Of course, that scenario is kind of scary. If you were the government, you could be tracking exactly where someone went and what they did. In other words, if they decide they don't like you for some reason, then they will begin to know everything about you. It's hard to hide what you've been up to if they know exactly where you've been. It's probably even harder to explain you didn't do something if you've been to a certain place (let's say you're married, and you go to an old girlfriend's house for the night, it's going to be pretty hard to convince someone you're not having an affair!).

So, all in all, RFID is pretty scary. I suppose we should keep them in metal boxes or something, where they can't be detected. Possibly a bit paranoid, but if everyone did it, then RFID tracking technology wouldn't get developed (because there'd be no point).

I think I have a love-hate relationship with my RFID Oyster card ;-)

Update: There's some more information about Oyster on the OysterCard Wiki page!

Submitted by coofercat on Thu, 2004-01-08 12:56


The Oyster Card (for transport in London)

Yeah right, when it comes to checking out what time you arrive at work and what time you leave, you don't need RFID, you just need to good old swipe card as I had in my first job. Clock in, clock out, if you arrive 2 minutes late or leave 2 minutes early, they come and ask you why. But it's ok to do nothing for half an hour at the end of the day just waiting for the clock to reach 5pm and then rush out en masse.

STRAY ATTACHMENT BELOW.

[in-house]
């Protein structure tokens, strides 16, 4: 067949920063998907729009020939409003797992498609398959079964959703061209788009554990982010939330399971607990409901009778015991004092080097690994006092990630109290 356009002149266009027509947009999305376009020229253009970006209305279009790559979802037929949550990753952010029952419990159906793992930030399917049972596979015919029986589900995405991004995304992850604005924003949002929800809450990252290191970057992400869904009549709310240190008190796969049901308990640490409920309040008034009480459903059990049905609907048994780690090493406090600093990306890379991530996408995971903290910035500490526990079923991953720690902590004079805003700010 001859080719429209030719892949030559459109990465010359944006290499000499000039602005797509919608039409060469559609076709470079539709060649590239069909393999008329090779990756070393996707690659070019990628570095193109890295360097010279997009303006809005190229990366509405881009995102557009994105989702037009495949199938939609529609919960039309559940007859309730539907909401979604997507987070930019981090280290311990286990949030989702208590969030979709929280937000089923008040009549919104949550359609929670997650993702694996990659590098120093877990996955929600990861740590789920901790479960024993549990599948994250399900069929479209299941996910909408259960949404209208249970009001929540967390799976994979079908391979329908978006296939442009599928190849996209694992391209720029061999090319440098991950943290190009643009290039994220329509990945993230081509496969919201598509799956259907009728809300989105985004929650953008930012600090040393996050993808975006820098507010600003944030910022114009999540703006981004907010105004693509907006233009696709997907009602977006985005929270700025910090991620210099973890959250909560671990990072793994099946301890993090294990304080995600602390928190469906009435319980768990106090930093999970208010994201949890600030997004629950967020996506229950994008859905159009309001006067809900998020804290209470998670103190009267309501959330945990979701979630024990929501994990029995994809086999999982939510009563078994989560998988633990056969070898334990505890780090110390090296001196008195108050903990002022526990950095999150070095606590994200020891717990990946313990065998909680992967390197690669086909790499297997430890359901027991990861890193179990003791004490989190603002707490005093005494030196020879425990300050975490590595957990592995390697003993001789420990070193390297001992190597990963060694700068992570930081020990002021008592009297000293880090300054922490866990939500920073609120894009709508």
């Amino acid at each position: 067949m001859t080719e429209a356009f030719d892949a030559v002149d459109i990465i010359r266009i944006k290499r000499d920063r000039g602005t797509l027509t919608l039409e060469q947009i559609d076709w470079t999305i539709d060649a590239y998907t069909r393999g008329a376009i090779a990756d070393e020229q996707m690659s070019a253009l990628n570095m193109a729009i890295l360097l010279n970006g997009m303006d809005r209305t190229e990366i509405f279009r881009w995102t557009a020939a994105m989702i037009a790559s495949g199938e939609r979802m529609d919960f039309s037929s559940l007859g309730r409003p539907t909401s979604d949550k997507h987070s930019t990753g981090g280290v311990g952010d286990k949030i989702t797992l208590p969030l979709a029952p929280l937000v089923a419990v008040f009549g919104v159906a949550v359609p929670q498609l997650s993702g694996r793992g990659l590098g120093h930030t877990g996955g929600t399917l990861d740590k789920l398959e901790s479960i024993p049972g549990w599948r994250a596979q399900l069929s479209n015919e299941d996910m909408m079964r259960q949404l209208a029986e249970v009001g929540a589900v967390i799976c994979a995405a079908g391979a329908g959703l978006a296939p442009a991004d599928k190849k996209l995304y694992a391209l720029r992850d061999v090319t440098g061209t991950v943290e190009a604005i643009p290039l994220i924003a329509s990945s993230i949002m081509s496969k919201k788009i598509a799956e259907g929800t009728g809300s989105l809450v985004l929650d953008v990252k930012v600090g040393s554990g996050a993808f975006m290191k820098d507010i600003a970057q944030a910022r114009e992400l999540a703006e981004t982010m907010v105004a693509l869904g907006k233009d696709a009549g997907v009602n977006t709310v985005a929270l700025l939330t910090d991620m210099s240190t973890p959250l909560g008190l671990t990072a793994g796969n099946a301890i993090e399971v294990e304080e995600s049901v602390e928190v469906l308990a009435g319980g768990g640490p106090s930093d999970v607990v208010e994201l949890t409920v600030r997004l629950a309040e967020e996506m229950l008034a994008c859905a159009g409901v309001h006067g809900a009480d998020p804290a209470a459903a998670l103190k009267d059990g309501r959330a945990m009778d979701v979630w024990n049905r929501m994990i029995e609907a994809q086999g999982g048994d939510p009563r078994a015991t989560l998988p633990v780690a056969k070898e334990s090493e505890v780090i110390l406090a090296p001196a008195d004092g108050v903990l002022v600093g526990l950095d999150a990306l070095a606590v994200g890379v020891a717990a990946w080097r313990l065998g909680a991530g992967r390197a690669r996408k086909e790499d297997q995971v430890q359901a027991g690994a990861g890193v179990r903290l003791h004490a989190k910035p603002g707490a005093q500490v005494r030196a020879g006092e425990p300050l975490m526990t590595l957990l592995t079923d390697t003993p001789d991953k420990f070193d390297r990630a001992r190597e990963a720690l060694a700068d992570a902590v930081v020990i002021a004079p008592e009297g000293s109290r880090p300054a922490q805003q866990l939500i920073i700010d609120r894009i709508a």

Anyway nowadays, they know where you are and what you do thanks to you mobile phone, credit cards et al. But then would you give up your mobile and credit cards? Or your Oyster card for that instance (yes I have one as well and I love it)? At the end of the day, it's always the same trade off: increased security vs ease of use.

Submitted by Bruno (not verified) on Tue, 2004-01-13 16:00.
The Oyster Card (for transport in London)

Be careful.

I received a penalty ticket today as the pay-as-you-go Oystercard I have (a credit of ?60 on it) is not valid between Romford and Liverpool St.

I get charged ?10/day for my travel through Liverpool St Station (which to me, sounds a lot), I was forced to pay a further ?3 for travel home (the ticket inspector picked me out during the travel home today) and given a ?20 penalty.

The strange thing is - I can use Oyster on a time limited card (i.e. a 1 week / 1 month card)but not a pay as you go - WHY?

I travel in London 2-3 days a week. I believed this was the most cost effective method.

Obviously not.

I now need to find a way of getting the credit I have on the card back.

I bet the Oyster Card web page doesn't cover that one in an easy to find section.

I will be happily amazed if it is.

I still have the ?20 penalty fare to deal with.

What a rip off.

Submitted by Paul (not verified) on Mon, 2006-01-30 18:32.
The Oyster Card (for transport in London)

I had a similar problem once, although no penalty fare.